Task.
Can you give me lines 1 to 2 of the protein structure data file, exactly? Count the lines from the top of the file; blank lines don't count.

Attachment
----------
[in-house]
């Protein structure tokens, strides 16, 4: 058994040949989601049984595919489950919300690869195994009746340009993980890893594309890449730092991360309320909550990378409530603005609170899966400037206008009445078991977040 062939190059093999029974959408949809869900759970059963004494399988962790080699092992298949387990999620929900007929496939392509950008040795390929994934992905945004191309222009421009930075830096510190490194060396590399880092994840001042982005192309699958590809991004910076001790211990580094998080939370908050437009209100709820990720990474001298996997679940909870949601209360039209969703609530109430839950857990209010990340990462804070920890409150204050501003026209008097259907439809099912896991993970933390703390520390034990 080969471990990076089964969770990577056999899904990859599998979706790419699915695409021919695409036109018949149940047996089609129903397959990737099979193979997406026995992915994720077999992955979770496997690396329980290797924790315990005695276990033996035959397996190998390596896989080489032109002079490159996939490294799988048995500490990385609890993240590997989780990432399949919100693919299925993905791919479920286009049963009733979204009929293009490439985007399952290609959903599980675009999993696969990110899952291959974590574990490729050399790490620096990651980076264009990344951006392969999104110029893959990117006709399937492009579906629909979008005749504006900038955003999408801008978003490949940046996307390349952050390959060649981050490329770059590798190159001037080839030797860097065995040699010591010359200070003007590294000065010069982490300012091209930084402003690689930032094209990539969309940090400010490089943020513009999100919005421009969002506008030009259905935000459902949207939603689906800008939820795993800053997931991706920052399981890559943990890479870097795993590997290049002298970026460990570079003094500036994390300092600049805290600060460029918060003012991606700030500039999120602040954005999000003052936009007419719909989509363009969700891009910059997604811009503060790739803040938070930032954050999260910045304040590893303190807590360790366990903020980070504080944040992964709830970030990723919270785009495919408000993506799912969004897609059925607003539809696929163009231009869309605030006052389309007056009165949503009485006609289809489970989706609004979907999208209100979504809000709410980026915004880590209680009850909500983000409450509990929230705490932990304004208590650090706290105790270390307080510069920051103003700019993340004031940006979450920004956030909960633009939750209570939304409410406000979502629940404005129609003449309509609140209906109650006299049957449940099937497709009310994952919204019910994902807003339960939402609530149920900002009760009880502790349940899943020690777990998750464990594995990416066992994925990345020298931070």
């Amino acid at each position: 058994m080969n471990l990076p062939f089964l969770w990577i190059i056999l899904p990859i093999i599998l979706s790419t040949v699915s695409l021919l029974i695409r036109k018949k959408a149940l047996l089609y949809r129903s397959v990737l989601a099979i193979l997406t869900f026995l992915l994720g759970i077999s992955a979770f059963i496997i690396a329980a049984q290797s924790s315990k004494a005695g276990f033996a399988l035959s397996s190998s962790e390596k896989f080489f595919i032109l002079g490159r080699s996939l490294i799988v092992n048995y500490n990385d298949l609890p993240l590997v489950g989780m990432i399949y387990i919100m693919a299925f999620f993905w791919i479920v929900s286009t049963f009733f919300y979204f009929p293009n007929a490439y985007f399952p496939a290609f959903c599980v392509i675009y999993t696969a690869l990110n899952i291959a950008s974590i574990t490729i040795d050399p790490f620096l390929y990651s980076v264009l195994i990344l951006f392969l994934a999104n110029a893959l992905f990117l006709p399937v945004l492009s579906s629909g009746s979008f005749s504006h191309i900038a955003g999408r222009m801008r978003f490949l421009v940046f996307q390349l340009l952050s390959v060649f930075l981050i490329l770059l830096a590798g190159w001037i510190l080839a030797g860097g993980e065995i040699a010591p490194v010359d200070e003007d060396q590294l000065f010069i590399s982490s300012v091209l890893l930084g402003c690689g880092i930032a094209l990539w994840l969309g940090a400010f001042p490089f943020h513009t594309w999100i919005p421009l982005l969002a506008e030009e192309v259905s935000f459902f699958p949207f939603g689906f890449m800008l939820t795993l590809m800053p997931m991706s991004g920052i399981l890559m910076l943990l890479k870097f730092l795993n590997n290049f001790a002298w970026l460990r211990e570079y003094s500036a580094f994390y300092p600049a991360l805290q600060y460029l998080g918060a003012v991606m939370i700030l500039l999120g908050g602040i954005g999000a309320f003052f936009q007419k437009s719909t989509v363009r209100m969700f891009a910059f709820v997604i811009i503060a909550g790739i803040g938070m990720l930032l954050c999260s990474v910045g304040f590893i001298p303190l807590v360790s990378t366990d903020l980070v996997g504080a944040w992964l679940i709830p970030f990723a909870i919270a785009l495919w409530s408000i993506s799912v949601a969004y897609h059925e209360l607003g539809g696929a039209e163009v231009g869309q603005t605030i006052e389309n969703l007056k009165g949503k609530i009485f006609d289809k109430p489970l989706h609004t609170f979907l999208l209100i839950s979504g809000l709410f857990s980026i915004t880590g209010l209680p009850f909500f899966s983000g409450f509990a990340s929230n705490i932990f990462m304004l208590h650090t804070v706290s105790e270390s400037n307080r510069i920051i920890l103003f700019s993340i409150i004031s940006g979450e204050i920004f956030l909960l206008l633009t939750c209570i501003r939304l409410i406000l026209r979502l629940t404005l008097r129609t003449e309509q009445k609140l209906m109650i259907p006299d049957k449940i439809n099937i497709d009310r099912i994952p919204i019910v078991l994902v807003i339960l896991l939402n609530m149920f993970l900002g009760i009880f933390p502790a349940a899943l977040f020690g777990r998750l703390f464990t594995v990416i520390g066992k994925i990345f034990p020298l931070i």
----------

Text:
[in-house]
């Protein structure tokens, strides 16, 4: 058994040949989601049984595919489950919300690869195994009746340009993980890893594309890449730092991360309320909550990378409530603005609170899966400037206008009445078991977040 062939190059093999029974959408949809869900759970059963004494399988962790080699092992298949387990999620929900007929496939392509950008040795390929994934992905945004191309222009421009930075830096510190490194060396590399880092994840001042982005192309699958590809991004910076001790211990580094998080939370908050437009209100709820990720990474001298996997679940909870949601209360039209969703609530109430839950857990209010990340990462804070920890409150204050501003026209008097259907439809099912896991993970933390703390520390034990 080969471990990076089964969770990577056999899904990859599998979706790419699915695409021919695409036109018949149940047996089609129903397959990737099979193979997406026995992915994720077999992955979770496997690396329980290797924790315990005695276990033996035959397996190998390596896989080489032109002079490159996939490294799988048995500490990385609890993240590997989780990432399949919100693919299925993905791919479920286009049963009733979204009929293009490439985007399952290609959903599980675009999993696969990110899952291959974590574990490729050399790490620096990651980076264009990344951006392969999104110029893959990117006709399937492009579906629909979008005749504006900038955003999408801008978003490949940046996307390349952050390959060649981050490329770059590798190159001037080839030797860097065995040699010591010359200070003007590294000065010069982490300012091209930084402003690689930032094209990539969309940090400010490089943020513009999100919005421009969002506008030009259905935000459902949207939603689906800008939820795993800053997931991706920052399981890559943990890479870097795993590997290049002298970026460990570079003094500036994390300092600049805290600060460029918060003012991606700030500039999120602040954005999000003052936009007419719909989509363009969700891009910059997604811009503060790739803040938070930032954050999260910045304040590893303190807590360790366990903020980070504080944040992964709830970030990723919270785009495919408000993506799912969004897609059925607003539809696929163009231009869309605030006052389309007056009165949503009485006609289809489970989706609004979907999208209100979504809000709410980026915004880590209680009850909500983000409450509990929230705490932990304004208590650090706290105790270390307080510069920051103003700019993340004031940006979450920004956030909960633009939750209570939304409410406000979502629940404005129609003449309509609140209906109650006299049957449940099937497709009310994952919204019910994902807003339960939402609530149920900002009760009880502790349940899943020690777990998750464990594995990416066992994925990345020298931070």